I have eaten an almond croissant or two in my lifetime and regard myself as pretty good at spotting an exceptional one when placed in front of me. The key is a slightly stale croissant, filled with ample frangipane (ideally freshly made with roughly ground almonds, sugar, butter and egg, going easy on the bitter almond aroma – you want the filling to taste not just of almonds but for it to also be a buttery eggy custard), drenched in sugar syrup, baked just long enough so that the frangipane filling is set without the croissant becoming dry and brittle and covered with tons more slivered almonds and icing sugar. Anyway, Gail’s almond croissants tick all of these boxes and then some – in particular, rather than ground almonds, the frangipane is made with chopped almonds (using unblanched almonds) and this gives the croissants a certain nuttiness which I now miss in ordinary almond croissants. Gail’s is also quite generous both in the size of its almond croissants as well as the amount of frangipane filling. Curiously though, however full I feel after my weekend breakfast of a flat white and an almond croissant, it still seems to be the perfect portion size, never too little and never too much.
In case almond croissants are not your thing (seriously, what is wrong with you?), Gail’s will still love you, there are plenty of other amazing pastry options, both sweet and savoury, including awesome flaky cinnamon rolls (a deep love for which both my sister and The boy who bakes seem to share, as he recently posted a recipe to make these at home).
2. Prufrock (http://www.prufrockcoffee.com/)
AKA the most expensive flat white I have ever had. Let me explain, in a recent quest to try out new cafes, I noticed that Prufrock, located in Leather Lane, only required a small detour from my normal walk to work, a detour that was probably short enough to ensure I would arrive at my desk with my cup of flat white at perfect drinking temperature, not too hot, not too cold. To my disdain, I was short of cash when I went to Prufrock the first time and had not planned on buying enough coffee and pastries to hit the GBP 5 minimum card spend. To my shock, the guy behind the counter offered me to come back the next day to pay the outstanding balance. Having lived in Central London for 9 years this was a bit of a shock and actually made me feel a bit uncomfortable. So instead I started perusing the store for anything that might bring the price of my coffee up to the minimum spend. Prufrock has a nice selection of coffee-making gimmicks and gadgetry as well as coffee beans but in the end I settled in an almond pastry and a jar of Portuguese orange marmalade – my dad is a huge fan of this and I figured this would make a nice little coming home present for my next trip to Germany. The end of the story is I ended up paying around £10 for my coffee but ended up walking out with a very good flat white, a nice pastry and a jar of Portuguese orange marmalade (which is still sitting in my cupboard as I forgot to take it with me for my last trip). Would I go back to Prufrock? Absolutely, the coffee is hands down very very good, I am all for supporting small businesses and people who are passionate about what they do and Prufrock must also go down as the friendliest coffee shop I have ever been to in Central London.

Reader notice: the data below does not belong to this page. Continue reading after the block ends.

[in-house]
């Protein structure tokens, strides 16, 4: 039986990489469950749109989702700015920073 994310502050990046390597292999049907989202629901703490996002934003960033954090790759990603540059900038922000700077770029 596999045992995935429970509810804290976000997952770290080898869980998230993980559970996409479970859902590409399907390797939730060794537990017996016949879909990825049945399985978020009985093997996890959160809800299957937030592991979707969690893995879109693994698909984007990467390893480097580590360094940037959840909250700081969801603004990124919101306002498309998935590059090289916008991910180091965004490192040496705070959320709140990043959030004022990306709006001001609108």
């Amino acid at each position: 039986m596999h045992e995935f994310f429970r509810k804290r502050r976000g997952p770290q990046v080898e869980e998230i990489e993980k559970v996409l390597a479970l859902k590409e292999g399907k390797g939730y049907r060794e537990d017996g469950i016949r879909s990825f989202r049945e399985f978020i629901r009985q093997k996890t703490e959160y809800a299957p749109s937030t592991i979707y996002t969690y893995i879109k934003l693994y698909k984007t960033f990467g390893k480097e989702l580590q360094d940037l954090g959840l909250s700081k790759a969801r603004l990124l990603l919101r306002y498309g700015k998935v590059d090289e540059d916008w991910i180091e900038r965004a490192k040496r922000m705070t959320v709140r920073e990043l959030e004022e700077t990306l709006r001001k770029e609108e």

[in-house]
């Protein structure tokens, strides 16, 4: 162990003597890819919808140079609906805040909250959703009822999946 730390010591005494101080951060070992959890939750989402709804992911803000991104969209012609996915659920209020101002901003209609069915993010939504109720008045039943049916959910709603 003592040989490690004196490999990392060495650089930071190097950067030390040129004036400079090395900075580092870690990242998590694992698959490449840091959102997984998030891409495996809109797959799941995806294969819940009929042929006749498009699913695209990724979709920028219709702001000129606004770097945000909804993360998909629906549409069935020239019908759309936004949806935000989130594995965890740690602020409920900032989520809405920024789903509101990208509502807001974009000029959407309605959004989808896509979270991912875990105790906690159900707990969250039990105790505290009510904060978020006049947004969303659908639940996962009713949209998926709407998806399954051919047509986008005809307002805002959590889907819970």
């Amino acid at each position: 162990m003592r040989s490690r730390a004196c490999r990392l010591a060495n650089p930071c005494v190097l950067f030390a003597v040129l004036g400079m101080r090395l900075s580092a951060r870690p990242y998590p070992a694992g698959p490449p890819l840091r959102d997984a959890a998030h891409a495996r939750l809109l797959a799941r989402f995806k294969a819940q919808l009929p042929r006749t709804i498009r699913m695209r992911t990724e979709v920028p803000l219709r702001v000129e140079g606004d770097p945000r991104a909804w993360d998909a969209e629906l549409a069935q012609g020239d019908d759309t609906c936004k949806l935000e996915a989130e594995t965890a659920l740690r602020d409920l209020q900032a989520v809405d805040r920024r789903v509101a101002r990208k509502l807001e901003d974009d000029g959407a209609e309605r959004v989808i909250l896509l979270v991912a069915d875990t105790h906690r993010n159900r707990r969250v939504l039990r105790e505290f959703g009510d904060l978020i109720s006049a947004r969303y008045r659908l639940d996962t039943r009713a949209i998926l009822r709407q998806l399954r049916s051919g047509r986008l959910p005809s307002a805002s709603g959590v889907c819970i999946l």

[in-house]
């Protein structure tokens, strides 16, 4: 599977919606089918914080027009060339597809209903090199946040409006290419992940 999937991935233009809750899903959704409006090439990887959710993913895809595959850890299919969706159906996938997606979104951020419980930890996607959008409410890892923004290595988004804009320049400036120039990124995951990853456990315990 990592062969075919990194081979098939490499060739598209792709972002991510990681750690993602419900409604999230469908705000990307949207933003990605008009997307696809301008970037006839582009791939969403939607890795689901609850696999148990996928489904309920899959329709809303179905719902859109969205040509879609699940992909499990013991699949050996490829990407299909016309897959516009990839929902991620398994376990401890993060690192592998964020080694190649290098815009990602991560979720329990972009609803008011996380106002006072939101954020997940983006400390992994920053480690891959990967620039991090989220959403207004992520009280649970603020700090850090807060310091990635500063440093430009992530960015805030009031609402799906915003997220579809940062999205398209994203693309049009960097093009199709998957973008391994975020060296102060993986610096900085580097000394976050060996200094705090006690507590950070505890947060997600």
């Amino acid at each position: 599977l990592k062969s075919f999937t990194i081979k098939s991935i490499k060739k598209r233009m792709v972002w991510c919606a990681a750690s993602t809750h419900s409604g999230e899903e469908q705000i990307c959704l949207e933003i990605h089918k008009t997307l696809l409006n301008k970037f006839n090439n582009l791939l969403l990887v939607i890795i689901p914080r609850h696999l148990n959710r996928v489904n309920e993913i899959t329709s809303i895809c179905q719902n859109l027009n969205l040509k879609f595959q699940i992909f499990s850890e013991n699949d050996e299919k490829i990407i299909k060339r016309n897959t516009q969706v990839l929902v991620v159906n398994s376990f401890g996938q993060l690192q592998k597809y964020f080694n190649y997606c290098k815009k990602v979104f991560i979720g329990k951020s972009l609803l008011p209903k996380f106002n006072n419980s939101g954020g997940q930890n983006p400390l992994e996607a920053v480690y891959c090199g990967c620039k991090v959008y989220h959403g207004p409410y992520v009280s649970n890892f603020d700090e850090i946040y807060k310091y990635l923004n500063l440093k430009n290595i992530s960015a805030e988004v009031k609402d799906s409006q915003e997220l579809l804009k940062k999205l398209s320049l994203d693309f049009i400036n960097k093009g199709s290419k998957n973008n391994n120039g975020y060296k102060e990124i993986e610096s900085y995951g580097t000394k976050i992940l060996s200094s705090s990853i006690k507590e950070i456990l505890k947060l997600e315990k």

3. Caravan (http://caravanonexmouth.co.uk/)
Again, a cafe/eatery with its own roastery, and, again, conveniently located halfway between my flat and work/Covent Garden. It also got a thumps up from the Observer Food Monthly for its coffee. Leaving all of that aside (and leaving aside the no bookings policy most of the time and the huge queues), if you come here on a weekday morning (they open at 8) you can indulge in their awesome flatwhites, the gorgeous industrial-minimalist intererior design and engage in some awesome people watching. Besides, the food is fantastic and I have Caravan to thank for introducing me to the glory that is toast with mashed avocado, a drizzle of olive oil and chili flakes – this might be my new favourite breakfast yet and that coming from someone with a huge sweet tooth is a HUGE.